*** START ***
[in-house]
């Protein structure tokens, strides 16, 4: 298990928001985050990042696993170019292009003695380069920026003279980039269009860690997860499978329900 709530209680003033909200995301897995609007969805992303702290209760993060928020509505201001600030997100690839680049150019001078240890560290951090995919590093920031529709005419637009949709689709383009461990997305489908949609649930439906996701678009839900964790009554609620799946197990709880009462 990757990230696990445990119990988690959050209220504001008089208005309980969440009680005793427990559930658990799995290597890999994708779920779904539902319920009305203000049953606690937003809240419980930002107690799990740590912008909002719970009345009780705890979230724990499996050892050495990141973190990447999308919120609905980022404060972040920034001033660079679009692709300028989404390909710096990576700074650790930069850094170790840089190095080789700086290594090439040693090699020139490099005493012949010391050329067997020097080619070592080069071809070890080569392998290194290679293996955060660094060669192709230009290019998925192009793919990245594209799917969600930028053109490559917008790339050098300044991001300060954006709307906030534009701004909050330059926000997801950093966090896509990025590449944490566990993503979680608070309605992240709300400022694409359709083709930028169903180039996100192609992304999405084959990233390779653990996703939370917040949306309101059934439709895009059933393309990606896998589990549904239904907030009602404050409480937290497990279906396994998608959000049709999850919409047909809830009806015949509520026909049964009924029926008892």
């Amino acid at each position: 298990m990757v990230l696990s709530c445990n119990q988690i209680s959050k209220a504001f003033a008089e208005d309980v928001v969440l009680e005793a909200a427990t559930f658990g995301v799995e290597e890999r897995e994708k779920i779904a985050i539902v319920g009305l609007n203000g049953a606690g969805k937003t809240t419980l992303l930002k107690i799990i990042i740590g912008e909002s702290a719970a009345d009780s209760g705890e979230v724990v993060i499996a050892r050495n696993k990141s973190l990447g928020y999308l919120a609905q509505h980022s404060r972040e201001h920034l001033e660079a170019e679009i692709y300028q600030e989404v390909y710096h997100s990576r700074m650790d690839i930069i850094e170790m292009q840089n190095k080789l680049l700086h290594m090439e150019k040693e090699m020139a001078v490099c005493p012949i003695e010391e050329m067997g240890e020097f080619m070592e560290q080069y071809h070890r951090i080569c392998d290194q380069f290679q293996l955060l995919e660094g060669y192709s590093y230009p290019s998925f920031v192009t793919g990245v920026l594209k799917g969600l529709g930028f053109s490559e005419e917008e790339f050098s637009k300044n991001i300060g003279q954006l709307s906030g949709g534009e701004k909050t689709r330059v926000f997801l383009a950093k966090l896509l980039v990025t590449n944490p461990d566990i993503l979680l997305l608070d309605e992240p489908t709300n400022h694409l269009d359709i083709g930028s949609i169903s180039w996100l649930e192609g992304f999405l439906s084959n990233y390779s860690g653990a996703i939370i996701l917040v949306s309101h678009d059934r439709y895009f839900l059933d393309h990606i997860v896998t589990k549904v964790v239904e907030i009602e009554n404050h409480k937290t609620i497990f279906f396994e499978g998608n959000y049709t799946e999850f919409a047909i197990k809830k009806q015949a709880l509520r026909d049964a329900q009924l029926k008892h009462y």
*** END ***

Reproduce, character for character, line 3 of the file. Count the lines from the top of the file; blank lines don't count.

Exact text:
């Amino acid at each position: 298990m990757v990230l696990s709530c445990n119990q988690i209680s959050k209220a504001f003033a008089e208005d309980v928001v969440l009680e005793a909200a427990t559930f658990g995301v799995e290597e890999r897995e994708k779920i779904a985050i539902v319920g009305l609007n203000g049953a606690g969805k937003t809240t419980l992303l930002k107690i799990i990042i740590g912008e909002s702290a719970a009345d009780s209760g705890e979230v724990v993060i499996a050892r050495n696993k990141s973190l990447g928020y999308l919120a609905q509505h980022s404060r972040e201001h920034l001033e660079a170019e679009i692709y300028q600030e989404v390909y710096h997100s990576r700074m650790d690839i930069i850094e170790m292009q840089n190095k080789l680049l700086h290594m090439e150019k040693e090699m020139a001078v490099c005493p012949i003695e010391e050329m067997g240890e020097f080619m070592e560290q080069y071809h070890r951090i080569c392998d290194q380069f290679q293996l955060l995919e660094g060669y192709s590093y230009p290019s998925f920031v192009t793919g990245v920026l594209k799917g969600l529709g930028f053109s490559e005419e917008e790339f050098s637009k300044n991001i300060g003279q954006l709307s906030g949709g534009e701004k909050t689709r330059v926000f997801l383009a950093k966090l896509l980039v990025t590449n944490p461990d566990i993503l979680l997305l608070d309605e992240p489908t709300n400022h694409l269009d359709i083709g930028s949609i169903s180039w996100l649930e192609g992304f999405l439906s084959n990233y390779s860690g653990a996703i939370i996701l917040v949306s309101h678009d059934r439709y895009f839900l059933d393309h990606i997860v896998t589990k549904v964790v239904e907030i009602e009554n404050h409480k937290t609620i497990f279906f396994e499978g998608n959000y049709t799946e999850f919409a047909i197990k809830k009806q015949a709880l509520r026909d049964a329900q009924l029926k008892h009462y």